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New cross-system approach needed to end epidemic of violence against women and girls

HMICFRS’s report published on 17 September 2021 regarding the effectiveness of police engagement with women and girls

Executive summary 

In the wake of Sarah Everard’s murder in March 2021, the Home Secretary commissioned HMICFRS to undertake a review of the policing response to violence against women and girls (‘VAWG’).  HMICFRS concluded that, whilst the police have made vast improvements over the last decade, there remains more work to be done and, it is not an issue that the police can tackle alone.

Background

HMICFRS were tasked by the Home Secretary to inspect the “police handling of female victims and engagement with women and girls” to better protect them. In July 2021, HMICFRS published an interim report that recommended:

  1. There should be an immediate and unequivocal commitment that the response to VAWG offences is an absolute priority for the Government, policing, the criminal justice system and public sector partnerships.
  2. The relentless pursuit and disruption of adult perpetrators should be a national priority for the police, and their capability should be enhanced.
  3. Structures and funding should be put in place to make sure victims receive tailored and consistent support.

The final report added the following two recommendations:

  1. All chief constables should immediately review and ensure that there are consistently high standards in their forces’ responses to violence against women and girls.
  2. There should be an immediate review of use of VAWG offences being closed due to evidential difficulties or because the victim does not support further action.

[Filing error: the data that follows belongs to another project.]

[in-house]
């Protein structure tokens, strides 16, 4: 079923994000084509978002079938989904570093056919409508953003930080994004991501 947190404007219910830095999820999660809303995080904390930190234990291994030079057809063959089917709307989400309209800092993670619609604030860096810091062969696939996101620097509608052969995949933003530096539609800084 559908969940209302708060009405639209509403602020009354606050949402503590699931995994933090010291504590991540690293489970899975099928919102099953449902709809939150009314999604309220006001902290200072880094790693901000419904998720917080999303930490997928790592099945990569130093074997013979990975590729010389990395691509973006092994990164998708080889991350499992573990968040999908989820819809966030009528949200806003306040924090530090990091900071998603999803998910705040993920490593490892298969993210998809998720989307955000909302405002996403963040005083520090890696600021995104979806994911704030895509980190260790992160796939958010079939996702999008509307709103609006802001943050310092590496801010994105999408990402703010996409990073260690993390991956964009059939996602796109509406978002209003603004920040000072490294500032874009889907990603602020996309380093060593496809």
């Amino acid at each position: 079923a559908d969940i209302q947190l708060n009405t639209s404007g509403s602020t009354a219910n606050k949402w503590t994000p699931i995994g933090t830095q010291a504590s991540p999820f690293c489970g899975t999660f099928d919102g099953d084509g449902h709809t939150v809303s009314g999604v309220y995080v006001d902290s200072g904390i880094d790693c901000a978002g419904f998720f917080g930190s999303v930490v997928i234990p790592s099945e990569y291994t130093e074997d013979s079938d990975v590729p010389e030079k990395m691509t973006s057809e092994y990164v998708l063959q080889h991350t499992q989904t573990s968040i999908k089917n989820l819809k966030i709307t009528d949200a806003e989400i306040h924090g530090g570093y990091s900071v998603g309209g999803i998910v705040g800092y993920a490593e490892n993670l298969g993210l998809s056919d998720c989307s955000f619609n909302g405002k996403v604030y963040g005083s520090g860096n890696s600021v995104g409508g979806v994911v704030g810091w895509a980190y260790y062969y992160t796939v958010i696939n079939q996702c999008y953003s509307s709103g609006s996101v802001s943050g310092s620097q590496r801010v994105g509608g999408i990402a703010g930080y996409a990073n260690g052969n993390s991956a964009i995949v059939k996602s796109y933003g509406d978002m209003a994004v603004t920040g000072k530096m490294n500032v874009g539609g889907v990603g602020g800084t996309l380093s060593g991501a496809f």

These recommendations will feed into the Government’s strategy on tackling violence against women and girls.

Comment

Crimes of violence against women and girls cover a wide range of extremely serious offences and have a significant impact on the victim and those around them. As HMICFRS found, these crimes “are still all too often hidden and go unreported to the police.” There are some instances when a woman or girl will not know that they have been the victim of a crime.

As the HMICFRS have said before, making sure women and girls are properly protected isn’t a matter for the police alone. However, by increasing the use of the tools available, it will raise awareness of the positive work that is being done by the police and can be done to protect women and girls from violence. It is hoped that this will encourage more women and girls to come forward and report behaviour, feeling confident that something will be done about it.

Weightmans regularly assist a number of police forces with applications for orders, including Stalking Protection Orders.  

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